It will be recalled that Tissot believed auto-erotic experience to be the most powerful sexual experience a person could have. In the 19th century, this was extended to the sexual imagination. In solitude, writes Lallemand in , a person invents an erotic life the world can never sufficiently fulfil. The doctor must tamp down the fires of sexual desire by externally repressive measures. According to Lallemand, marital sex was seen as the great chastiser of desire. What is aimed at in these external, social technologies of control is the counteracting of the influence of imagination. There is a basic antagonism between fantasy, and social order.

Finally and crucially, the lesson of auto-eroticism was that sexuality itself could be a barometer for measuring human character. In the course of the 19th century, the physiological view of Tissot fell by the wayside, but his connection of auto-eroticism to the moral character of an individual grew even stronger.

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It is this way of thinking which becomes more general. Truthfulness with other people will depend on how a person has managed his or her own sexuality. What makes this management difficult is that sexuality has come to be seen as an inner-drawing, powerful, enclosed experience of desire.

The problem in telling the truth about sex thus becomes enmeshed in telling the truth about a self that resists revelation. Augustine believed that the definition of sexuality revolved around the question of feeling, rather than, as Artemidorus believed, questions of action or social position. That is also the case here. Sexuality is the architecture of the whole realm of inner desire. And the notion is shared in the medical and the Christian texts that confronting what one desires rather than what one does is what really constitutes self-knowledge. There is a power relationship implicated in this knot of truthfulness, sexuality and personal self-knowledge.

The knot is tied in so complicated a way that an outside authority is necessary for the person to unravel it: It was not in its advocacy of sexual repression that Victorian medicine returned to the Christian roots of the culture, but in the psychological importance assigned to knowledge of oneself through the counsel and control of another, more knowing human being. Sexuality is something every human being experiences, yet our inheritance from the medical and educational theories of the last century is that by understanding our sexuality we believe we will understand what is distinctive and individual about ourselves.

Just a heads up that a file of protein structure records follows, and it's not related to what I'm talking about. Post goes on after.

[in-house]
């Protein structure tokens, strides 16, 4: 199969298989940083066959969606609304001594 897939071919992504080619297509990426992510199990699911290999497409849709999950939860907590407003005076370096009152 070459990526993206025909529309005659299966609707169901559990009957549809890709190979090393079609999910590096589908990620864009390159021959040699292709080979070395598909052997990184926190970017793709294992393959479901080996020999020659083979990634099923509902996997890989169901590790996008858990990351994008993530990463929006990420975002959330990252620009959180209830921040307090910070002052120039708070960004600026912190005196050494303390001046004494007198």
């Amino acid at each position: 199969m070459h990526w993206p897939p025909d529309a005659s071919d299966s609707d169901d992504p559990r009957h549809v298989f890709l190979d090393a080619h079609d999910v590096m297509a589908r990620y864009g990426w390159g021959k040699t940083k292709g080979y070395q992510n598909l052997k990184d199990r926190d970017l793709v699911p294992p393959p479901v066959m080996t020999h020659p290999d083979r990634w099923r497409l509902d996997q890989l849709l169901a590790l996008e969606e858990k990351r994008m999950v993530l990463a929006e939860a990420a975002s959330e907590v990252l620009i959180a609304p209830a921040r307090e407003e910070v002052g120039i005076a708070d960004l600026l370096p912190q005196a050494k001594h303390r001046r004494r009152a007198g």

The universal is used to define the particular. If there is one element in the Victorian heritage which makes this process confusing, it is the definition of sexuality in terms of desire rather than activity. That these thoughts, these desires, these fantasies should be seen as privileged, as of importance in defining the whole of an individual personality, is what creates such a mystery about individual difference. The privilege accorded to desire is a Christian heritage. We are today far from being able to cope with what we have inherited.

Theorising has its place in every sphere of human life, and sexuality is not exempt: One is a simple philosophical hypostasis. Their similarity has been self-evident for some considerable time.

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He in fact quotes II Thessalonians: It is a temptation strongly to be denied. The delusion may be caused by solitude, but God himself is no less than the omnipotent recluse: But their seducement is by the secret judgement of God, justly secret; even His that hath judged continually, ever since the world began.

The medieval doctor already provides the prescription for any strong delusions that a reader of his work may be under such as that human motive is entirely due to auto-eroticism. He tells us to forget the self, and think upon God. Richard Sennett mentions Epictetus. He does not mention that the ancient philosopher was averse to Epicurus. He addresses the latter in the following terms: What kind of scorn would he have heaped upon a theory of copulation? Onanism was no more important to him than it was to Augustine — or, indeed, than it is to any of us.

He was more interested in the idea of the body as an imprisoner of soul: He was much more concerned with stressing the central importance of human freedom:. But must I die groaning? I must be imprisoned.

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But must I whine as well? I must suffer exile. Can any one then hinder me from going with a smile, and a good courage, and at peace? My leg you will chain — yes, but my will — no, not even Zeus can conquer that. This is the real drama of solitude, of that imprisonment and exile that Richard Sennett mentions; and this drama is no less urgent today than it was in the first century AD. Libidinous vacuity is not a pressing philosophical concern, but the violation of fundamental political rights is. Freedom is a larger concept than either Foucault or Sennett seems to realise.

And it surely will just not suffice to pick at important philosophers in order to sustain an eclectic thesis. Lastly, Michel Foucault sternly claims that he is not a structuralist. And why no citations from women themselves? And why no analysis of sado-masochism? Log In Register for Online Access. Michel Foucault In a work consecrated to the moral treatment of madness and published in , a French psychiatrist, Louren, tells of the manner in which he treated one of his patients — treated and of course, as you may imagine, cured.

Here is the text in a translation made at the beginning of the 17th century: Contact us for rights and issues inquiries. He was much more concerned with stressing the central importance of human freedom: